Today, I walked into the classroom and found two students from GM polishing the silverware for the day’s table setting. No big deal except that they had presented them in such an anal fashion that I felt compelled to take a picture. Why because I love this level of detail. I aspire to it everyday. I look for it in all that I do with food. It’s Kellereske and though I mostly feel that Keller takes it too far sometimes, I can’t help but appreciate the level of detail and the OCD behavior that must run through his bloodstream (Alain Ducasse
too). I’ve come to terms that I don’t have the drive of either of these two men, but I admire the detail. It is art in itself. Like nicely lined up and polished silverware.
The day of curriculum started with students rolling out croissant dough (after the quiz of course). Then I started to give a lecture on the Loire valley
. But then I was hit with a barrage of questions about why we felt it was important to learn all the details of each Culinary region of France and Italy. Obvious to me, but clearly not so obvious to my students who are struggling to digest the information and regurgitate it on a quiz. So, I tried to explain that the French and the Italians have a whole culture that revolves around food and the love of great products.
They are cultures that hold these pleasures on a pedestal and that we are trying to to have them understand these dishes and products so they can grasp this same love for good things that exist in the culinary homeland. If we were learning about the Koran or Bible we would find it imperative to relate it back to its roots and we would probably urge our students to make a pilgrimage to the source of these teachings. If you were to talk to a Frenchman or woman about the Loire valley, you would certainly hear them talk about the famous chateaux or the Chartres Cathedral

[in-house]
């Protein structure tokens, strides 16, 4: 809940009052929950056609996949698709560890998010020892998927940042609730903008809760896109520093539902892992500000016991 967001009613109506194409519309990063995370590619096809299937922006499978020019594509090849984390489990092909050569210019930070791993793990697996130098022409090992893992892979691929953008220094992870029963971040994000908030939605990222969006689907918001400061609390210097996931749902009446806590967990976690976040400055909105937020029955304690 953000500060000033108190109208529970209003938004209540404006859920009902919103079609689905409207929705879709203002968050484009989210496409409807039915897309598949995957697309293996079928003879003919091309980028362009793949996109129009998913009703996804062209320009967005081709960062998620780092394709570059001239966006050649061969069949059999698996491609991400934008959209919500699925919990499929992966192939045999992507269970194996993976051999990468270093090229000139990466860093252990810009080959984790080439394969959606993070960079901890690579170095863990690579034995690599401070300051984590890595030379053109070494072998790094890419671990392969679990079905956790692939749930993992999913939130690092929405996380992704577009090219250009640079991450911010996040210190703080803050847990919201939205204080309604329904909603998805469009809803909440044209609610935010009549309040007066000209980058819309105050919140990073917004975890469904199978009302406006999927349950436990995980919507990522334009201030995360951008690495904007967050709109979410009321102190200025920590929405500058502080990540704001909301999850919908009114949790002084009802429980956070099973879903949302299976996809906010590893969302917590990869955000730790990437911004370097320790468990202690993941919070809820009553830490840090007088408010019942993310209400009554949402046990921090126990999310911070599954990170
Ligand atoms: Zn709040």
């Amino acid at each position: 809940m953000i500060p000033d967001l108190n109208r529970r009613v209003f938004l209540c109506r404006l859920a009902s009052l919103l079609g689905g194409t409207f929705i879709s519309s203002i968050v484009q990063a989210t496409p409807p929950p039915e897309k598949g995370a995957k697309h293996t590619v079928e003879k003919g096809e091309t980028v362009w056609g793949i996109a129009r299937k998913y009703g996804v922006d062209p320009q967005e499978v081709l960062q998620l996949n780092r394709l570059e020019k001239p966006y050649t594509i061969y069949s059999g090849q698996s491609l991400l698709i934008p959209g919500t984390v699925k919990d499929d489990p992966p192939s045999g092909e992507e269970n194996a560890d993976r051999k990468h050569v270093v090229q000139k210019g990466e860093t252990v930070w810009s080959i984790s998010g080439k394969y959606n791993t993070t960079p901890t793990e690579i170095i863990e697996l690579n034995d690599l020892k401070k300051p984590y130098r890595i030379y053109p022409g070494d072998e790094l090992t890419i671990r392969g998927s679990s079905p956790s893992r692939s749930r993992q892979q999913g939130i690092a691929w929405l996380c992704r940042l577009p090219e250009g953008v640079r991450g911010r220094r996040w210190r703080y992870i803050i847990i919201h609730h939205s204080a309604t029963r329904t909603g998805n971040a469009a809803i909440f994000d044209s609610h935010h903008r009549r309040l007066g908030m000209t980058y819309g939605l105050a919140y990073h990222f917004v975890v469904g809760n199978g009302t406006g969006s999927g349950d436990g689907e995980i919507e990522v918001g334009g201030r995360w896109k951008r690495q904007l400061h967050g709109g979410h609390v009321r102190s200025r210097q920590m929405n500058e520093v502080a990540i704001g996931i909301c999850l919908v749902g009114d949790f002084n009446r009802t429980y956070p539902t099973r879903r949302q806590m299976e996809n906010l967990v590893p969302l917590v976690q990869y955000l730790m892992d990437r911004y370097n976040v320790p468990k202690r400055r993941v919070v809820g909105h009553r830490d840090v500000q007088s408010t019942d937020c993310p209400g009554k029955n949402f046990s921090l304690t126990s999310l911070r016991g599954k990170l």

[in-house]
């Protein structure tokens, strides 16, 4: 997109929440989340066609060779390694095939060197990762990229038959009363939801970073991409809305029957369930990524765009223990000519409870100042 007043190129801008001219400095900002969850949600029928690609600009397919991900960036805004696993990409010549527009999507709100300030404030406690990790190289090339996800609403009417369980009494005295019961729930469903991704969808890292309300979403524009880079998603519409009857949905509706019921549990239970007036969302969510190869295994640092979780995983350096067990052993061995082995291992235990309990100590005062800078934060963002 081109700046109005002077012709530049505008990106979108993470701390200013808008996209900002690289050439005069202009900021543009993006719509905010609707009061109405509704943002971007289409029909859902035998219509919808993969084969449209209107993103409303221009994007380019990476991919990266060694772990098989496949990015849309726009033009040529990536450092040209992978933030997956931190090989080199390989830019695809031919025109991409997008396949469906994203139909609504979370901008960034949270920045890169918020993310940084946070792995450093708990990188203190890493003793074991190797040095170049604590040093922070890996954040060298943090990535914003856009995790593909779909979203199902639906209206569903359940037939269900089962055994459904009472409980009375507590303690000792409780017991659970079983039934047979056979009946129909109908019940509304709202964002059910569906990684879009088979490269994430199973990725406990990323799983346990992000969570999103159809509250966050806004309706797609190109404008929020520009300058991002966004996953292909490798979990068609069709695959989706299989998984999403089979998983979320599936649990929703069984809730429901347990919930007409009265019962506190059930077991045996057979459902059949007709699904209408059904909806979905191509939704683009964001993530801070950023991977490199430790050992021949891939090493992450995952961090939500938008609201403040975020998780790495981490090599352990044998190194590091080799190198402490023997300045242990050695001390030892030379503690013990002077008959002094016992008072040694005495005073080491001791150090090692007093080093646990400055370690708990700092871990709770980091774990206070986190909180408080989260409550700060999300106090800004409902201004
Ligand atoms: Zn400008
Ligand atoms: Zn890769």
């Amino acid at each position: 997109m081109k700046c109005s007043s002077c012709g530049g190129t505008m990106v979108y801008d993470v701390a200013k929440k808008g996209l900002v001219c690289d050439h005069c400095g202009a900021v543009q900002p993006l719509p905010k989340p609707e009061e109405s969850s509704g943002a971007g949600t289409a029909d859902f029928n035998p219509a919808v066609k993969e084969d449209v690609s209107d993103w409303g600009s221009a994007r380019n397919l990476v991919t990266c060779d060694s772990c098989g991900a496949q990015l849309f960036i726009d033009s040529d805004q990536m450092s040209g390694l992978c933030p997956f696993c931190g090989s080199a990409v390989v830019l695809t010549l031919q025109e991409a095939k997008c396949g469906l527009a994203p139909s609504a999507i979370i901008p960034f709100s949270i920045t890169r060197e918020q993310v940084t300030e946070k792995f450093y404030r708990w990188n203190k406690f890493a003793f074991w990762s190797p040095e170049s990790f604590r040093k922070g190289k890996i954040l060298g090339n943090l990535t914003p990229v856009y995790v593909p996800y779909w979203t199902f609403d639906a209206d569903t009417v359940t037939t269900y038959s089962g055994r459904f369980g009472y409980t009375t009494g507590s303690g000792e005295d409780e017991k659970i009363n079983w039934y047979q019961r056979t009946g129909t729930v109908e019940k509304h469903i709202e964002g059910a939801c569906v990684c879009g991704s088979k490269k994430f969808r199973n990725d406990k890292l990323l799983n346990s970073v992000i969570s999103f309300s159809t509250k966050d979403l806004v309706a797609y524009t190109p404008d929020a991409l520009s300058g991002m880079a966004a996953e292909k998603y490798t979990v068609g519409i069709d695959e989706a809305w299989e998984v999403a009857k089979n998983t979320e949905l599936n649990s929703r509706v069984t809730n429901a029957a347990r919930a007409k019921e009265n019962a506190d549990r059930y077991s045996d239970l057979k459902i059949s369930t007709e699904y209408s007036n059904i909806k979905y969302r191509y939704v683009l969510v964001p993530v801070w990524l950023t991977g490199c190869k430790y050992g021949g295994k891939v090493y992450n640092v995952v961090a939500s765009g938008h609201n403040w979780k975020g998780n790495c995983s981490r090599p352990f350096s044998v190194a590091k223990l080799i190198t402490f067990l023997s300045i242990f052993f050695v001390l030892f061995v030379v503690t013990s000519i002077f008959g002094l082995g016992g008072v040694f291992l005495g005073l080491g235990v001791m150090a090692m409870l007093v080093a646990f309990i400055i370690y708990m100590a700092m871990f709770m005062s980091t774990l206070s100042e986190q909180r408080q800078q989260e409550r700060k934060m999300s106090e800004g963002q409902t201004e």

, but probably in the same sentence you will hear them talk of the wines and goat cheeses of the region. These are such a great part of their identity. If you were to ask an American about what is great about Washington D.C. you would probably hear about the different monuments to visit, but not the best place for Crab cakes. These are very different cultural outlooks.Does the US have a culinary identity? Yes, and it is growing each day. Can we still learn from the old country? Absolutely and imperatively. Can we develop our own culinary identity and eventually rival the European outlook on food? I believe we can. Will American Culinary Schools eventually start teaching American Cuisine as their core curriculum……………………Time will tell.Until then learn the crottin
Anyway, we replicated a modernized menu from the Loire valley (or at least interpreted it) and it was great.
First up was a seafood consommé poured onto a salmon tartare with a sorrel chiffonade.
Before seafood consommé. Then after.
A quick picture of the awesome bread basket today.
Next came our course of rack of venison with a two tone purée of butternut and chestnut served with a sauce Grand Veneur.
Before it went in the combi at 170º with 40% humidity and taken to 120º internal temperature. Plated it looked like this.
In true French fashion we had a cheese course, but unfortunately we were unable to get Crottin de Chavignol for the course. We found a a great cheese from California called “Purple Haze.” I would love to meet the owners. GM coated it with some lavender and fennel pollen and served it with micro greens. The US is making great strides in artisanal cheese production.
No Loire valley meal would be complete without the most classic of Loire desserts: Tarte Tatin.
We paired the dishes today with a white Touraine (Sauvignon Blanc) and a Bourgeuil (Cabernet Franc).
Another stellar food week cruising around France. Next week we focus on Italia.
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